Five Inspirational Films
These films will inspire teachers, parents, therapists and anyone who loves kids
Posted Oct 03, 2016
With the school year starting, it is natural to turn our thoughts to kids, teachers, and curricula. What should children be learning? What should teachers be teaching? How do they get along with each other? There are many good places to look for answers to these questions: libraries, history, observations, personal experience, experts, and science. But, one of my favorites is film. There is a huge creative outpouring of video these days and much of it focuses on kids and teachers.
First, curricula. What should kids be learning? My own personal bias is for a balanced child. Like the Ancient Greeks, I believe in the Golden Mean. I like a school that balances reading, writing, and arithmetic with physical education, a love of learning, creativity, and good values. In our test crazed society some things are getting overlooked, exercise for one. Kids are spending too much time sitting and being tested.
A very interesting documentary produced in Denmark, called Nature Play, emphasizes the importance of outdoor education. This captivating film combines interviews with videos of children exploring the outside. According to the interviews, the many benefits of outdoor play include: exploring, unstructured play, imaginative play, movement, blood circulating, and returning to the classroom refreshed, energized, and ready to focus. Danish parents and teachers believe in this so much that one hour of outside play is required every day. Compare this to the U.S. with our sedentary lifestyle, fast food restaurants, shrinking physical education, and growing obesity. (www.natureplayfilm.com)
A second inspirational documentary is called Navajo Math Circles. A collaborative effort by local teachers, college professors, and Navajo families, this educational program is an innovative approach to combining Navajo culture with a creative approach to math instruction. Dr. Henry Fowler who created the Navajo Math Circles summer math camp at Dine College says it stemmed from his own Native American background. As a child he would watch his mother weave unique geometric patterns, listen to the thump, thump, thump of her loom and observe her measuring with the side of her hand. By sitting next to her at her loom, he learned Navajo culture, customs and number sense. Math circles focuses on process, exploring, and playing with numbers. Children and teachers who were previously afraid of math are having fun. This stunningly beautiful film is shot on site in Arizona and chock full of personal stories and indigenous music. (zalafilms.com)
Another creative and collaborative approach to education is titled, Readers of the Holocaust. An artist, a college professor, a high school teacher, and high school seniors all team together to study social justice through graphic novels. Each student chooses a graphic novel to study, like Maus, and attempts to apply principles of social injustice to their own lives. The educators believe that graphic novels bring the Nazi Holocaust and other genocides close to home. They make social problems more personal and relevant to the teens. The class concludes with each student creating their own graphic novel and displaying them in the local art gallery. (vimeo.com)
Two additional short films that are worth noting focus on the student-teacher relationship. The first one, Teachers, is directed by Mark Columbus and viewable at PBS.org. It takes place in Los Angeles and explores the relationship between a caring teacher and a struggling student. The student is forced to work to help support her family and is failing the course. The teacher goes to great lengths to help the student. She goes to her work place, gives her a study guide, and even attempts to help her cheat. This film questions the small ethical decisions we make each day in the context of bigger personal problems. In an interview following the film, the writer, Jason Park says he is fascinated by moral gray zones and the difficulty of telling right from wrong.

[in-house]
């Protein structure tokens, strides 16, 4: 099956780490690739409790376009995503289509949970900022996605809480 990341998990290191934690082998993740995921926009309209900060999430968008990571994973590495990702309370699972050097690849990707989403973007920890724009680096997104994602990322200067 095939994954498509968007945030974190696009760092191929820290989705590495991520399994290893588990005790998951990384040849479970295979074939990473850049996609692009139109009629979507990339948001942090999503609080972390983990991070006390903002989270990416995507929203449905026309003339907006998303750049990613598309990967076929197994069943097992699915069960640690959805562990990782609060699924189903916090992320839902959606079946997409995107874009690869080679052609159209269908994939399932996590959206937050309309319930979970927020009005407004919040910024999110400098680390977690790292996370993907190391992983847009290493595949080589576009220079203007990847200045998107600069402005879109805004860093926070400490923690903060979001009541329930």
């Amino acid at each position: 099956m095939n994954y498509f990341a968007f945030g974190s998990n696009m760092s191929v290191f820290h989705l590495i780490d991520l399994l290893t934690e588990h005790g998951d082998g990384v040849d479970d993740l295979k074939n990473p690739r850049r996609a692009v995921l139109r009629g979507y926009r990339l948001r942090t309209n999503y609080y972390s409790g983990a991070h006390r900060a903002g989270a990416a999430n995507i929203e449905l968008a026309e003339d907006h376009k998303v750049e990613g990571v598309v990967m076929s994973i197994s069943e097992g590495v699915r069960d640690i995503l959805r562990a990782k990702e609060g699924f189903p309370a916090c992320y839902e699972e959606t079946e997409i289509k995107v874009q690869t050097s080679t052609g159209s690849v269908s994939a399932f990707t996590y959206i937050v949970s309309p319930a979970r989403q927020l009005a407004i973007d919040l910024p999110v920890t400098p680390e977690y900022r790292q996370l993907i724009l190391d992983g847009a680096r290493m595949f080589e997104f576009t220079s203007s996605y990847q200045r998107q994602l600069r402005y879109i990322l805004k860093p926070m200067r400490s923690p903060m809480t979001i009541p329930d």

For my fifth teacher flick of special merit, I chose the heartwarming film, Jose and Mr. Ramos. The opening scene is of a third grade student, Jose, walking to school in front of a beautiful strawberry field with a mountain backdrop. Jose’s parents are farm workers in Salinas, California. His teacher, Mr. Ramos, likes to tell the kids that he was born in Mexico and got up at 4 am to pick vegetables. Sometimes he worked for 10 an 12 hours in the hot summer sun. By sharing his story, the kids open up to him. He wants them to feel that they can preserver, overcome obstacles and go on to college like he did. Mr. Ramos has known many students over the years but sees a special spark in Jose. He is a smart and happy child. Mr. Ramos encourages him. The special difficulties of being a farm workers child in Salinas are empathized. Jose has to get up at 4am and go to a baby sitter before school so his parents can go to work. After school, he stays alone with his brother and sister and cannot go to the park or play outside because Salinas is a rough area. Still, Jose is happy and succeeds in school.
At the end of the school year, Jose is interviewed and says he is sad to be leaving Mr. Ramos’ class. Mr. Ramos stays friends with Jose and his family and visits him again in middle school. Still excelling in school, Jose likes math and wants to be a teacher. Mr. Ramos emphasizes that in spite of his obstacles Jose is a happy person and a model student. Unfortunately, because he was born in Mexico there is no path to U.S. citizenship for Jose.
I urge you watch any and all of these films. Think about them, digest them, and discuss them with friends and colleagues. If you are an educator they will inspire you. And, if you are a parent they will sensitize you. Happy viewing.